As Medito Foundation’s mission resonates so well with our community, we constantly have offers of support from people who would like to volunteer with us. This is amazing and we’re deeply grateful to all of the people who give up their time to help us achieve our mission. This brought up a question of how we should best work with volunteers. Romain reached out to Jimmy Wales and he advised us that we should let people volunteer in their own way. Don’t be too prescriptive or restrictive about how they get involved. If they have a great idea, let them run with it and you’ll end up with some great results.
As a part of our series about business leaders who are shaking things up in their industry, I had the pleasure of interviewing Mike, Romain, Gareth and Steven.
Mike, Romain, Gareth and Steven are four friends who co-founded a nonprofit startup called Medito Foundation. They’re dedicated to improving mental wellbeing by providing free meditation and wellbeing resources. Their main focus at the moment is a 100% free, ad-free meditation app called Medito.
Thank you so much for doing this with us! Before we dig in, our readers would like to get to know you a bit more. Can you tell us a bit about your “backstory”? What led you to this particular career path?
[Steven] Gareth and I are twin brothers and we grew up in Caerphilly, South Wales, where we were best friends, pretty much from birth, with Mike. We’re now a bit more spread out, with Gareth in Bristol (UK), Steven in Cardiff (UK) and Mike in Amsterdam (NL) along with Romain.
The four of us have a great interest in mindfulness and meditation and we’ve experienced the positive impact that it can have on our own mental health. We also recognized that the best meditation resources were behind a paywall, so access is restricted to some of the people who need it most. This made us question whether it was right for mental health resources to be commodified.
When Romain suggested that we set up a nonprofit organization and build a free meditation app, we were all on board from the get go. Our combined backgrounds of app development (Mike), UX/UI design (Romain), project management (Gareth) and communications in the nonprofit / SaaS sectors (Steven), on top of our combined interest in meditation made us the perfect team to get started. That’s how Medito Foundation was born.
Can you tell our readers what it is about the work you’re doing that’s disruptive?
Medito is disrupting the meditation app space by providing premium mindfulness content for free, created by a team of global experts and volunteers.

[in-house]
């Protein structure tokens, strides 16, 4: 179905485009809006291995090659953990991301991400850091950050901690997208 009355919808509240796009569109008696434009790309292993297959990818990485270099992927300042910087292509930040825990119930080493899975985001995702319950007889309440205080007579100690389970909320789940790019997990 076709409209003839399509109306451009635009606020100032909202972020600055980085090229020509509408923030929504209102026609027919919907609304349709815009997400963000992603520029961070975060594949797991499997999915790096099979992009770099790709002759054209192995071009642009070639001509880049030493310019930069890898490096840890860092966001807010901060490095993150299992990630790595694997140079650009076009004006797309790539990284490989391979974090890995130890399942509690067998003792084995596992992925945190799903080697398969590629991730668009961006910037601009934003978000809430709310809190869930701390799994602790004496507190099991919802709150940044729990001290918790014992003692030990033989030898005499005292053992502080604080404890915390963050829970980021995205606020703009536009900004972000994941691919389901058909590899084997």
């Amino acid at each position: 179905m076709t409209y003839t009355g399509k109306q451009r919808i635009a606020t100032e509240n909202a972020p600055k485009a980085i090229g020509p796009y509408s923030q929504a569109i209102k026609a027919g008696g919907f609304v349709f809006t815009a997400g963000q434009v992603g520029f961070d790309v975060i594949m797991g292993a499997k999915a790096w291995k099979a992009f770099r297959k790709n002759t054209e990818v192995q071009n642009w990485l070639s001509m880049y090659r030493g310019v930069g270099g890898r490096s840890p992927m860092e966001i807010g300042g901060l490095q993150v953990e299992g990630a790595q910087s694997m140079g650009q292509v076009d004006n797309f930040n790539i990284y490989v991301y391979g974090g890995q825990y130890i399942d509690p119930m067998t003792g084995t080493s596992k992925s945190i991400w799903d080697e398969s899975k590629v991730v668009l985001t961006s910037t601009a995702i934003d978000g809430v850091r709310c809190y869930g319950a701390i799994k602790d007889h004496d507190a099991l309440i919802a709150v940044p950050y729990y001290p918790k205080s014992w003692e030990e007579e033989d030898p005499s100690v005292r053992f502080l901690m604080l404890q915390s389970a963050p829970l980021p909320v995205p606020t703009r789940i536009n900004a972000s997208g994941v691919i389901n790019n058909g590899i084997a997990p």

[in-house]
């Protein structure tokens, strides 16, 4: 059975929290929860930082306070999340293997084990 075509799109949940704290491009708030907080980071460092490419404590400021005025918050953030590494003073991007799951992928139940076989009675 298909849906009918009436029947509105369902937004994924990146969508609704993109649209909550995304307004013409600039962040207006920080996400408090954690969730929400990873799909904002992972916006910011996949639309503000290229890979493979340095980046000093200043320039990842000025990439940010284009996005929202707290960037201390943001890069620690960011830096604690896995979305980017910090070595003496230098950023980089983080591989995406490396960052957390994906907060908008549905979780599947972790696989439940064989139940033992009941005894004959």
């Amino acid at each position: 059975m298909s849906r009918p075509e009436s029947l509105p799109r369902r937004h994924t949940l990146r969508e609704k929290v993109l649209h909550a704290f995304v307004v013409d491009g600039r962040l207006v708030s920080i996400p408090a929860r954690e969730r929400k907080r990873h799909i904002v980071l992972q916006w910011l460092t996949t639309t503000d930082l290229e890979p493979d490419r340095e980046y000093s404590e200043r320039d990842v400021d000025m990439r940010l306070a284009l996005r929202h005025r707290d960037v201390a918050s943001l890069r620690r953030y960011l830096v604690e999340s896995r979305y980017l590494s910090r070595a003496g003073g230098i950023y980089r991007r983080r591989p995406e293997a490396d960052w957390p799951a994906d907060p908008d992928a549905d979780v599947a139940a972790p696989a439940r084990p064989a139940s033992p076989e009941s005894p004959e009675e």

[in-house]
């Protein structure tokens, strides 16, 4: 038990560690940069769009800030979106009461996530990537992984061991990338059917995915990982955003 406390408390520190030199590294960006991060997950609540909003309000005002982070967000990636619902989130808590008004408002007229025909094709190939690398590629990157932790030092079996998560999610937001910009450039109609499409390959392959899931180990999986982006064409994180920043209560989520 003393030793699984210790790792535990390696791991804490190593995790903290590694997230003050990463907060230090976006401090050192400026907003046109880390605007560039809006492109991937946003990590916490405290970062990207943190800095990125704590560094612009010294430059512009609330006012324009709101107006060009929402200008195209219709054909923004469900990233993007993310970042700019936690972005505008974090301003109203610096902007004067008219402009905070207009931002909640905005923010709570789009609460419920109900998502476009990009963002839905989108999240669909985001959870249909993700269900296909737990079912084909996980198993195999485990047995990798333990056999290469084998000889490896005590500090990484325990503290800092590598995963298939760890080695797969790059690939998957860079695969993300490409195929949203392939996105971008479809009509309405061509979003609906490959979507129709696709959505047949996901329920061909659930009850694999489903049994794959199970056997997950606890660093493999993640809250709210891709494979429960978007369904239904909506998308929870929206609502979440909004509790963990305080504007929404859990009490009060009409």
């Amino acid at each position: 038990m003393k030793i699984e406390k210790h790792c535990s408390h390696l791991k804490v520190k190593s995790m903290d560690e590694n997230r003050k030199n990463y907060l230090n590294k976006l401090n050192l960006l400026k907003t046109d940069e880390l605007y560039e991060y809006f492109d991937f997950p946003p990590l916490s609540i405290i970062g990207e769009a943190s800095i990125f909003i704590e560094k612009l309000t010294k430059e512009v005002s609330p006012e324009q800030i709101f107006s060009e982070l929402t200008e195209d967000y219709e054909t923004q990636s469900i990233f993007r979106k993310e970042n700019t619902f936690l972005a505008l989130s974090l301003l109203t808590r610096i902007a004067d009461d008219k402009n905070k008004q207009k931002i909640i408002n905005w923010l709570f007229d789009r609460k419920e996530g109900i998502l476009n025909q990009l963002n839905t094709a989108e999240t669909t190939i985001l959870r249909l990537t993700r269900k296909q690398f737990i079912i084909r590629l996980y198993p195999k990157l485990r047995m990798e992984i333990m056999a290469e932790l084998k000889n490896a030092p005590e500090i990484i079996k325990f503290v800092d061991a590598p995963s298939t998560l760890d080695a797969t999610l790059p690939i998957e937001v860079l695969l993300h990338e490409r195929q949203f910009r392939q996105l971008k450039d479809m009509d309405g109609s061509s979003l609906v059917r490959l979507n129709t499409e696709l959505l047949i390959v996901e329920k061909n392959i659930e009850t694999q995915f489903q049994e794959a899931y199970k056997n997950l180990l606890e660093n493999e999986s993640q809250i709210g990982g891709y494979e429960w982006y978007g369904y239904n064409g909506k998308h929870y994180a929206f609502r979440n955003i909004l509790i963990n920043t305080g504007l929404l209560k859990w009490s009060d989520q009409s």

We believe mindfulness can have a profound impact on individuals and on society as a whole. But too many people are excluded from being able to access mindfulness resources due to the cost or not knowing where to find them. That’s why Medito is completely free. No subscriptions, no ads and no in-app purchases. It’s made for people, not for profit.
Our mission resonates strongly with our community, so we have built up a large base of supporters in a short time, who are helping us to develop the product. For example, we currently have volunteers translating the app into Spanish, Portuguese, German, Arabic, Dutch, Turkish, French, Hindi and Italian. We’re breaking the mould by including our community at the center of what we do and they are helping us to build Medito.
We have recruited a Scientific Advisory Board to help us produce mindfulness and mental health resources that are in line with the latest scientific thinking and we have recruited a Diversity & Inclusion Advisory Board, helping us to ensure that our content is relevant to all.
Can you share a story about the funniest mistake you made when you were first starting? Can you tell us what lesson you learned from that?
For a short while, our App Store images contained an image with the word ‘meditatate’ in it! For a meditation app to misspell the word meditate is kind of funny! A news website even published a story about us and used the incorrect image, and even though we asked them to change it, it’s still there! A constant reminder to proofread things more carefully!
We all need a little help along the journey. Who have been some of your mentors? Can you share a story about how they made an impact?
[Steven] I used to work at Cancer Research UK and the Head of Operations there was Jenny Woods. Jenny is an amazing leader — always calm and composed, incredibly intelligent and she fully places her trust in her team. I was lucky enough to continue working with her after she moved to Zurich and became VP of Operations at an app startup called Beekeeper. Jenny was looking for a Communications Manager to join her team and invited me to interview for the position. I joined Beekeeper and continued to be impressed by Jenny’s management style, where she was setting an example for great leadership in a male dominated company and focuses on flexibility and diversity & inclusion. Jenny’s a role model for anybody who aspires to be a good leader.
[Romain] One of my mentors has been Jimmy Wales, the founder of Wikipedia. I volunteered to support one of his projects called WT.Social (a ‘non-toxic’ social media platform, where advertisers don’t call the shots, people’s data isn’t sold and fake news isn’t distributed) and I got the opportunity to discuss various ideas with him. I’ve always been really impressed with Wikipedia as it started as a side project for Jimmy and a few years later he decided it should be free of advertising and not-for-profit. He’s definitely an inspiration and I think the world would be a better place if more businesses followed his lead.
In today’s parlance, being disruptive is usually a positive adjective. But is disrupting always good? When do we say the converse, that a system or structure has ‘withstood the test of time’? Can you articulate to our readers when disrupting an industry is positive, and when disrupting an industry is ‘not so positive’? Can you share some examples of what you mean?
We knew that the meditation app market needed to be disrupted in order to get important mental wellbeing resources into the hands of as many people as possible. At the same time, we knew that we wanted to set up an organisation that could present an example of how a good, socially-conscious organization operates.